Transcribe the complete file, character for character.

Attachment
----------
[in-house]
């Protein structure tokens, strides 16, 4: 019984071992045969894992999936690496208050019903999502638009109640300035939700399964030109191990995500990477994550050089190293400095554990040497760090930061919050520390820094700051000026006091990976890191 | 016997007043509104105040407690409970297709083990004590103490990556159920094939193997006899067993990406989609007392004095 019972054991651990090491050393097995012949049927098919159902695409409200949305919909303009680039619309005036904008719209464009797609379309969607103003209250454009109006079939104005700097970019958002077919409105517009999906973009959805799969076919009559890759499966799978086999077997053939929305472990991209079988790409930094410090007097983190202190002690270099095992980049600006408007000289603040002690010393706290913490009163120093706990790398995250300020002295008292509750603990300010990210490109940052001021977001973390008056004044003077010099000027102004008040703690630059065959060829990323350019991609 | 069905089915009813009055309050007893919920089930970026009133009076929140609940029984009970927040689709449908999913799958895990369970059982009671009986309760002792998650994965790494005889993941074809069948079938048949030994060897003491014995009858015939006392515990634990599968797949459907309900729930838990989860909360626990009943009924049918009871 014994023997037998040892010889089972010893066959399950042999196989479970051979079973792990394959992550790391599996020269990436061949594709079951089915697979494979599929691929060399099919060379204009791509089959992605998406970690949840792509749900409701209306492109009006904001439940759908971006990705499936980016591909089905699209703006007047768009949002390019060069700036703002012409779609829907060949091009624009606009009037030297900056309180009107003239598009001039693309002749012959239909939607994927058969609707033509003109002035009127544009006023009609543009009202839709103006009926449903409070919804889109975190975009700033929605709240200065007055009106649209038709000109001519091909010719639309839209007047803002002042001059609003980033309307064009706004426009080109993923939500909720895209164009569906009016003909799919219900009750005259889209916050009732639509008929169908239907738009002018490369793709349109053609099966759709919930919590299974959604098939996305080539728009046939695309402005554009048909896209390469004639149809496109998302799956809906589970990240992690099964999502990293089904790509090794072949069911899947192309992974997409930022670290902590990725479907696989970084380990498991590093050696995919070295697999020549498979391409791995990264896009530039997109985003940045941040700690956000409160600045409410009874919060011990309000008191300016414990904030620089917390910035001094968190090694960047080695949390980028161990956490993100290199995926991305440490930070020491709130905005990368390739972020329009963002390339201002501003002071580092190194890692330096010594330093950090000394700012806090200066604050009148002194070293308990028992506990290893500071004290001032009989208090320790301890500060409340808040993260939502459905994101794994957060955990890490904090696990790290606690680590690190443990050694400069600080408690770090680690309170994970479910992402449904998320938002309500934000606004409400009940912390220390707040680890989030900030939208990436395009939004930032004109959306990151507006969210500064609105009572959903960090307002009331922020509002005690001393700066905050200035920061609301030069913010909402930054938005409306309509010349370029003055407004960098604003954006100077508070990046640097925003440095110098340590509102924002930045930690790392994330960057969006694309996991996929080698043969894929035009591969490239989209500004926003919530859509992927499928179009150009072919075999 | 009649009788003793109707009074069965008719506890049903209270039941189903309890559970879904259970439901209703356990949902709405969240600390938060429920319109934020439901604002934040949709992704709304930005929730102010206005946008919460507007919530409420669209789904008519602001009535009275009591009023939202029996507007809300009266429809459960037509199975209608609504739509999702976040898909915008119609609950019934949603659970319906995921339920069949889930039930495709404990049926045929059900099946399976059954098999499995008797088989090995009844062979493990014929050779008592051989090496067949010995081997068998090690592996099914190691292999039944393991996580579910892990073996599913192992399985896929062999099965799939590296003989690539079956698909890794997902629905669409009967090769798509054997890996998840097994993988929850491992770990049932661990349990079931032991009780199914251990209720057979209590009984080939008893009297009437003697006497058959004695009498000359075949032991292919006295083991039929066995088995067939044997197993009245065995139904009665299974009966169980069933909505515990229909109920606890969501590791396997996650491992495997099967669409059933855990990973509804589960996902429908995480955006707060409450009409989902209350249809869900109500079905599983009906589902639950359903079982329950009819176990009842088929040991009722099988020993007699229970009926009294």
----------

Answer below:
[in-house]
């Protein structure tokens, strides 16, 4: 019984071992045969894992999936690496208050019903999502638009109640300035939700399964030109191990995500990477994550050089190293400095554990040497760090930061919050520390820094700051000026006091990976890191 | 016997007043509104105040407690409970297709083990004590103490990556159920094939193997006899067993990406989609007392004095 019972054991651990090491050393097995012949049927098919159902695409409200949305919909303009680039619309005036904008719209464009797609379309969607103003209250454009109006079939104005700097970019958002077919409105517009999906973009959805799969076919009559890759499966799978086999077997053939929305472990991209079988790409930094410090007097983190202190002690270099095992980049600006408007000289603040002690010393706290913490009163120093706990790398995250300020002295008292509750603990300010990210490109940052001021977001973390008056004044003077010099000027102004008040703690630059065959060829990323350019991609 | 069905089915009813009055309050007893919920089930970026009133009076929140609940029984009970927040689709449908999913799958895990369970059982009671009986309760002792998650994965790494005889993941074809069948079938048949030994060897003491014995009858015939006392515990634990599968797949459907309900729930838990989860909360626990009943009924049918009871 014994023997037998040892010889089972010893066959399950042999196989479970051979079973792990394959992550790391599996020269990436061949594709079951089915697979494979599929691929060399099919060379204009791509089959992605998406970690949840792509749900409701209306492109009006904001439940759908971006990705499936980016591909089905699209703006007047768009949002390019060069700036703002012409779609829907060949091009624009606009009037030297900056309180009107003239598009001039693309002749012959239909939607994927058969609707033509003109002035009127544009006023009609543009009202839709103006009926449903409070919804889109975190975009700033929605709240200065007055009106649209038709000109001519091909010719639309839209007047803002002042001059609003980033309307064009706004426009080109993923939500909720895209164009569906009016003909799919219900009750005259889209916050009732639509008929169908239907738009002018490369793709349109053609099966759709919930919590299974959604098939996305080539728009046939695309402005554009048909896209390469004639149809496109998302799956809906589970990240992690099964999502990293089904790509090794072949069911899947192309992974997409930022670290902590990725479907696989970084380990498991590093050696995919070295697999020549498979391409791995990264896009530039997109985003940045941040700690956000409160600045409410009874919060011990309000008191300016414990904030620089917390910035001094968190090694960047080695949390980028161990956490993100290199995926991305440490930070020491709130905005990368390739972020329009963002390339201002501003002071580092190194890692330096010594330093950090000394700012806090200066604050009148002194070293308990028992506990290893500071004290001032009989208090320790301890500060409340808040993260939502459905994101794994957060955990890490904090696990790290606690680590690190443990050694400069600080408690770090680690309170994970479910992402449904998320938002309500934000606004409400009940912390220390707040680890989030900030939208990436395009939004930032004109959306990151507006969210500064609105009572959903960090307002009331922020509002005690001393700066905050200035920061609301030069913010909402930054938005409306309509010349370029003055407004960098604003954006100077508070990046640097925003440095110098340590509102924002930045930690790392994330960057969006694309996991996929080698043969894929035009591969490239989209500004926003919530859509992927499928179009150009072919075999 | 009649009788003793109707009074069965008719506890049903209270039941189903309890559970879904259970439901209703356990949902709405969240600390938060429920319109934020439901604002934040949709992704709304930005929730102010206005946008919460507007919530409420669209789904008519602001009535009275009591009023939202029996507007809300009266429809459960037509199975209608609504739509999702976040898909915008119609609950019934949603659970319906995921339920069949889930039930495709404990049926045929059900099946399976059954098999499995008797088989090995009844062979493990014929050779008592051989090496067949010995081997068998090690592996099914190691292999039944393991996580579910892990073996599913192992399985896929062999099965799939590296003989690539079956698909890794997902629905669409009967090769798509054997890996998840097994993988929850491992770990049932661990349990079931032991009780199914251990209720057979209590009984080939008893009297009437003697006497058959004695009498000359075949032991292919006295083991039929066995088995067939044997197993009245065995139904009665299974009966169980069933909505515990229909109920606890969501590791396997996650491992495997099967669409059933855990990973509804589960996902429908995480955006707060409450009409989902209350249809869900109500079905599983009906589902639950359903079982329950009819176990009842088929040991009722099988020993007699229970009926009294």